I am still working on my Rambling Rose sweater. I haven't made too much progress as the Mountain Colors socks took precedence only because I wanted to beat Wanda at my knitting group on Thursdays. She's been working on the same pair of socks for 4 months. And she's still not done the first.

I'm obsessed.

Tuesday, April 25, 2006

My Kitchener Stitch Stinks.

So, I finished one of the Mountain Colors socks Saturday night. I decided to stay in since the Thuderstorms were pretty bad. We had some minor flooding and I didn't think my Civic Hybrid would fair well in the weather. So, I used it was an excuse to sit inside, curl up on my couch and get some knitting done. I have never been so excited about a pair of knitted socks before (probably because I've always used crappy yarn), and I wanted them to be perfect. I got to the toe, and remembered that my Kitchener stitch is really bad. It's so awkward for me. So, I am not happy with the toe too much, but otherwise, I love the way they are turning out.

I also have been knitting Rambling Rose from the new Rowan 39. I substituted the 4-ply cotton with Baby Cashmerino since I pretty much loathe knitting in cotton. It's quite sad considering that I love cotton sweaters, but I just can't deal with knitting with it. It drives me insane. It doesn't stretch, it's cold and dense, not to mention it doesn't keep its shape too well. Here is the back so far:So, I opted to go with a yarn that I have knitted with many times before, and knew. I like the way the 4-ply cotton gives the sweater an organic, handmade feel - something that the smooth Cashmerino wouldn't do. So, after many different swatches, I decided to twist my purl stitches.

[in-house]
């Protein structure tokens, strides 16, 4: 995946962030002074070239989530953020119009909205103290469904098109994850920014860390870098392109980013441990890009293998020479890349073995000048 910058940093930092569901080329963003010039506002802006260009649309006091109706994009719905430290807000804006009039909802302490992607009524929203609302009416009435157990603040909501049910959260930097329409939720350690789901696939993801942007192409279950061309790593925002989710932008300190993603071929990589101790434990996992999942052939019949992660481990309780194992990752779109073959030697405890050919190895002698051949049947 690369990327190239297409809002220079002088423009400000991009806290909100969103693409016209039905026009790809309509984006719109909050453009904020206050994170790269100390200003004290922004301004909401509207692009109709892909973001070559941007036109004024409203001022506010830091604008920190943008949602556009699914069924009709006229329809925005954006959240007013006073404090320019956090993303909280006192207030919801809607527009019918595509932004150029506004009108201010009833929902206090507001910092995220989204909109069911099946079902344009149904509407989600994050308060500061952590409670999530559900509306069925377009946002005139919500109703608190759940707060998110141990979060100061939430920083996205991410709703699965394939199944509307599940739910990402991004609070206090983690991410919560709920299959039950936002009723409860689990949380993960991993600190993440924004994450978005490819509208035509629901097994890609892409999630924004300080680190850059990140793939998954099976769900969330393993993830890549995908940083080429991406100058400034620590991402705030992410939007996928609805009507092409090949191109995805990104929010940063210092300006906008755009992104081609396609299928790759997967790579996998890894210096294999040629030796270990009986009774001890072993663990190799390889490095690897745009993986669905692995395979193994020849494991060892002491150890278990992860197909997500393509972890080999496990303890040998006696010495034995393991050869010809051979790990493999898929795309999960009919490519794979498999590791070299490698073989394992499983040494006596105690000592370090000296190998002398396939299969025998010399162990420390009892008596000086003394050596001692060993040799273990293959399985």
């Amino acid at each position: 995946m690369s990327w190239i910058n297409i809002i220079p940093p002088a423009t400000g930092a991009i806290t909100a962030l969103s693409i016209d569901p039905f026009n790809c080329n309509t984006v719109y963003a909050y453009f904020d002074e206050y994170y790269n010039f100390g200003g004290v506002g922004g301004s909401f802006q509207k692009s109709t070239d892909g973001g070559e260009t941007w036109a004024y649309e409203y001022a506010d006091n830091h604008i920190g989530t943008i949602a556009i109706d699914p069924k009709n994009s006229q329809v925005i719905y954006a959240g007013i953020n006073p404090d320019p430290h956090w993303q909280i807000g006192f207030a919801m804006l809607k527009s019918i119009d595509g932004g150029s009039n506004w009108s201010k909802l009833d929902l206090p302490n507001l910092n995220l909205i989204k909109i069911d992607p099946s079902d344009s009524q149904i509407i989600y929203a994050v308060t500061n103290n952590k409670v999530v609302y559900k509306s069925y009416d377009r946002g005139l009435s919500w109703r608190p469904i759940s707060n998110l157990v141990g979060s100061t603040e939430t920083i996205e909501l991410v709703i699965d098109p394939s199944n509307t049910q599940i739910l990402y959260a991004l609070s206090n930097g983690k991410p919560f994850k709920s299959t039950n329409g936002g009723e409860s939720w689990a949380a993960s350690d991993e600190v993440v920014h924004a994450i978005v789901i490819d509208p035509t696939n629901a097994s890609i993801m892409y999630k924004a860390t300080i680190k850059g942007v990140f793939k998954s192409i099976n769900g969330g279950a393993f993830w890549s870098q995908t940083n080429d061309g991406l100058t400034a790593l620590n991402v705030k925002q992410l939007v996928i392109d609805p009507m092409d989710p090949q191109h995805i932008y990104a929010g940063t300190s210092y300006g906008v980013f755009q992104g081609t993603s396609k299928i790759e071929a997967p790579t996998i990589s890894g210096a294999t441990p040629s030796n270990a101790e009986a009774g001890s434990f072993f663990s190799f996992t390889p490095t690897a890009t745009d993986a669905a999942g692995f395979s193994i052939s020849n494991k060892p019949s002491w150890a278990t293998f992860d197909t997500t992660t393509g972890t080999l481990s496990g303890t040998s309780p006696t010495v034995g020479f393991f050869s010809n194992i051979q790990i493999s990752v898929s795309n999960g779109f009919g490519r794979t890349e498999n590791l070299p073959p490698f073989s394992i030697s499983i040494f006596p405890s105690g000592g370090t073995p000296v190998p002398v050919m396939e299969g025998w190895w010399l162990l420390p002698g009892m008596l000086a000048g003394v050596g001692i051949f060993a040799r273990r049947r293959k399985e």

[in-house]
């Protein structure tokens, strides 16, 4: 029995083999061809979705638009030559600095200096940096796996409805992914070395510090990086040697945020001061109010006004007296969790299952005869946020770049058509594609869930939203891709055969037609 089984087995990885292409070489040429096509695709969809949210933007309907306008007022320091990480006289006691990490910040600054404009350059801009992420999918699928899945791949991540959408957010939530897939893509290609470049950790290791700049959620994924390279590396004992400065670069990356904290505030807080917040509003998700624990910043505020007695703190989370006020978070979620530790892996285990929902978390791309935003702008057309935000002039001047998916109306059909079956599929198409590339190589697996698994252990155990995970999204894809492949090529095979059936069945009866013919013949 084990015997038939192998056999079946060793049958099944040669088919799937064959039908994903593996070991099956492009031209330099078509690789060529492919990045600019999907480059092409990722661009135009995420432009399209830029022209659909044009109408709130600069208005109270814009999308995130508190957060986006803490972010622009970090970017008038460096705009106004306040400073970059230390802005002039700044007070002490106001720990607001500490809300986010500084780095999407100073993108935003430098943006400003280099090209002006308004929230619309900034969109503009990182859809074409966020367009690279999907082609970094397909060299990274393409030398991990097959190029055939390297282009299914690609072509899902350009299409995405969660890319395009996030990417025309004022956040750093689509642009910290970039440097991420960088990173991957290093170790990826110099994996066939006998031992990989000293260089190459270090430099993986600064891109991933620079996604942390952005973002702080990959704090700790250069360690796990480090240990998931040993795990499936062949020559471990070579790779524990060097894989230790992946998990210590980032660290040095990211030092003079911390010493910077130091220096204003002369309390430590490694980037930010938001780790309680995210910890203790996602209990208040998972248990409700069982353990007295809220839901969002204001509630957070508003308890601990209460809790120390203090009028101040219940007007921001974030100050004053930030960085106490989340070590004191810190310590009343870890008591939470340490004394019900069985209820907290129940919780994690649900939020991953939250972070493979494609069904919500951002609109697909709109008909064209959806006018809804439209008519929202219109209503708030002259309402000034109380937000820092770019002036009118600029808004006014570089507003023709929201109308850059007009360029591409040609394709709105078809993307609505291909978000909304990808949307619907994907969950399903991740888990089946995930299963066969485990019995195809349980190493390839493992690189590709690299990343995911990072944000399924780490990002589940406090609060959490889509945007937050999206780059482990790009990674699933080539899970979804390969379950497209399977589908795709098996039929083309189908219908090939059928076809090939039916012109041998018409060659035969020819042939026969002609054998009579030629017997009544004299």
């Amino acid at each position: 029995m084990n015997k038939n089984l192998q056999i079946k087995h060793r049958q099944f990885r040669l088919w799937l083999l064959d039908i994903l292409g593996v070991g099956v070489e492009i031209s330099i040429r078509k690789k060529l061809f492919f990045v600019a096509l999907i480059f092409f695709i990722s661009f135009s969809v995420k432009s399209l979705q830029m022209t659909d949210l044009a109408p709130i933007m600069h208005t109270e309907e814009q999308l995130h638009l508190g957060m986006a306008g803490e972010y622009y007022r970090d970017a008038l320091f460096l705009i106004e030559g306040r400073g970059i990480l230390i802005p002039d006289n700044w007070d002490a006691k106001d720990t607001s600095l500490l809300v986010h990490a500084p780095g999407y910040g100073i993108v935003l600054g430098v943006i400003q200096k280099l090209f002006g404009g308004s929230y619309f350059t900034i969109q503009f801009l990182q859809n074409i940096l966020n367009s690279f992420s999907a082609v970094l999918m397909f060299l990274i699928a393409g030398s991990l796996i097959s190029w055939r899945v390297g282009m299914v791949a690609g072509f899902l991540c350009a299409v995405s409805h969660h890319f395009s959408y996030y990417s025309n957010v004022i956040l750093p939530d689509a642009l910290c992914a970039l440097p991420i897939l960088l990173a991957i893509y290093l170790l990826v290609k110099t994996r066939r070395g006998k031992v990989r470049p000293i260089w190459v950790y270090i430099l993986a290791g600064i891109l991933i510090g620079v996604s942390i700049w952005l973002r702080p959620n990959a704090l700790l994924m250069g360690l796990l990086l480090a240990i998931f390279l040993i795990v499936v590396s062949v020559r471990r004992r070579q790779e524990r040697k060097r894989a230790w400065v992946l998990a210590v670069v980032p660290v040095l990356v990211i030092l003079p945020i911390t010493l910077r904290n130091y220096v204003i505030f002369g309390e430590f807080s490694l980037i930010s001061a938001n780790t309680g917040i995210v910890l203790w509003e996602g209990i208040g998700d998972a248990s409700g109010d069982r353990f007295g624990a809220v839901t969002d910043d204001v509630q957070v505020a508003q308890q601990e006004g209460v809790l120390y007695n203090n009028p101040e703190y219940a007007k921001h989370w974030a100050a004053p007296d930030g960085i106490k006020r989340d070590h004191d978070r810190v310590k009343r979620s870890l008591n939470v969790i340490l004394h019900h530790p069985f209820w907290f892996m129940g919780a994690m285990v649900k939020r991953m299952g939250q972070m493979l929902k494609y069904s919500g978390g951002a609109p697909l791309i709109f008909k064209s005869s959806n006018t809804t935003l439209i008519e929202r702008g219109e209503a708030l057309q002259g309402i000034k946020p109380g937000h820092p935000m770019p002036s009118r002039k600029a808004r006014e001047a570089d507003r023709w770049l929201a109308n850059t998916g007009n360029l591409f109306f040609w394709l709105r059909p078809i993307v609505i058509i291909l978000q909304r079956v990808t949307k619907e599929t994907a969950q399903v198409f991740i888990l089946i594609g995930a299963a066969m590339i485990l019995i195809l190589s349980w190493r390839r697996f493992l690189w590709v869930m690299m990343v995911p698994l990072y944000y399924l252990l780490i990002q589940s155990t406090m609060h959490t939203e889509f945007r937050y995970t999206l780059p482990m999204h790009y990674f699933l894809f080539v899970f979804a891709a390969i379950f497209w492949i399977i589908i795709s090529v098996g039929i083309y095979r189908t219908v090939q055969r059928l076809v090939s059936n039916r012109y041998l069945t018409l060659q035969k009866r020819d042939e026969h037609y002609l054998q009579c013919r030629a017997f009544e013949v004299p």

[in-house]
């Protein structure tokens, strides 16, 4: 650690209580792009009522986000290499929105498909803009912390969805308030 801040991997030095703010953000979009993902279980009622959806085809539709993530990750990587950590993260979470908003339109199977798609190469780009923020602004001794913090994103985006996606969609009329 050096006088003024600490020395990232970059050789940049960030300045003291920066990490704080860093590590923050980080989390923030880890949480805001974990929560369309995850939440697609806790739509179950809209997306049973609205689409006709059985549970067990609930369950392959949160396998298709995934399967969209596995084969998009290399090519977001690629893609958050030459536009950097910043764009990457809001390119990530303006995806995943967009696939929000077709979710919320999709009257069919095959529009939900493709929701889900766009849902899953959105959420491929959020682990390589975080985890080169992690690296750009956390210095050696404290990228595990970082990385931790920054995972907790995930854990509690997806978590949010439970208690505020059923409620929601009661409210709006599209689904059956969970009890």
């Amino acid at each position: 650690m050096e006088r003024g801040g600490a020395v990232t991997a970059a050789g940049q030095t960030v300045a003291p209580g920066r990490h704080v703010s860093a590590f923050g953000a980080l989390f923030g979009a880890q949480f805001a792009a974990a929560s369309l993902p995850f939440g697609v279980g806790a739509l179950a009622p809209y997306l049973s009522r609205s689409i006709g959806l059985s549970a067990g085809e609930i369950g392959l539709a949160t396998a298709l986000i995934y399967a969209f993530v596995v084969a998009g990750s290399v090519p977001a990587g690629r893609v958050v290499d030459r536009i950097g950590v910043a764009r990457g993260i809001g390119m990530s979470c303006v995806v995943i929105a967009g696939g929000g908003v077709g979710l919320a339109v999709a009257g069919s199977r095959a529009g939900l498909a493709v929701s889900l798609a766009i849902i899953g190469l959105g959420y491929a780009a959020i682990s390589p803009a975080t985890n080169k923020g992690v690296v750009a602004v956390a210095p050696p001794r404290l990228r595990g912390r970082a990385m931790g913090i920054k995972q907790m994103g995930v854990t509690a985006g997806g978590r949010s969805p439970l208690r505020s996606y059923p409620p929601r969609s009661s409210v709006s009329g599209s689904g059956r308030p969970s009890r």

That's the clearest detail shot I could get out of my camera, but I think it gets the idea across. I am happy with it so far, but I have found some mistakes already in the pattern. For the life of me, I cannot find anyone with the same problem (or that is knitting the same pattern) online. I know that it is a misprint, and not just me. The increases in the back piece are way off.

Friday, April 21, 2006


Whoa. Almost an entire month without a single post. Honestly, I have not really had a whole lot of time to post the past few weeks - school has been crazy and I was asked to give a speech to Congress on Capitol Hill. But, there has been plenty of knitting!
A pair of Mrs. Beeton's for Shelly's birthday (sans beading)! In her favorite colors, of course. She loved them.

I started a pair of socks in Mountain Colors - I love this yarn. My mom would have stolen them already, but I threatened her with my US 4 Addi Turbos. These are mine.

My boyfriend took me to New Hope, PA last weekend. We had a romantic lunch in the middle of town under an umbrella sipping on iced tea through straws. We walked off our lunch afterwards in town soaking up the sunshine. I didn't think he could top the afternoon until he got me in his big F-150 and took me across town to The Gazebo - a hole in the wall fiber shop in New Hope, PA. His mother had been there the weekend before and told him that I would love it because they had a massive shelf of Koigu. Mrs. Brown knows me well. I told Garrett that I want my engagement ring to be made of Koigu. He told me he'd keep that in mind.

I bought a couple skeins of each. I'm set for a few short weeks. I have a hard time finding Koigu in my area - but hopefully this will hold me over until the Maryland Sheep and Wool Festival!

As a result of the fabulous afternoon in New Hope staring deep into eachother's eyes over panini sandwiches under the sun, and trips to The Gazebo and The Wooly Lamb he got one of these: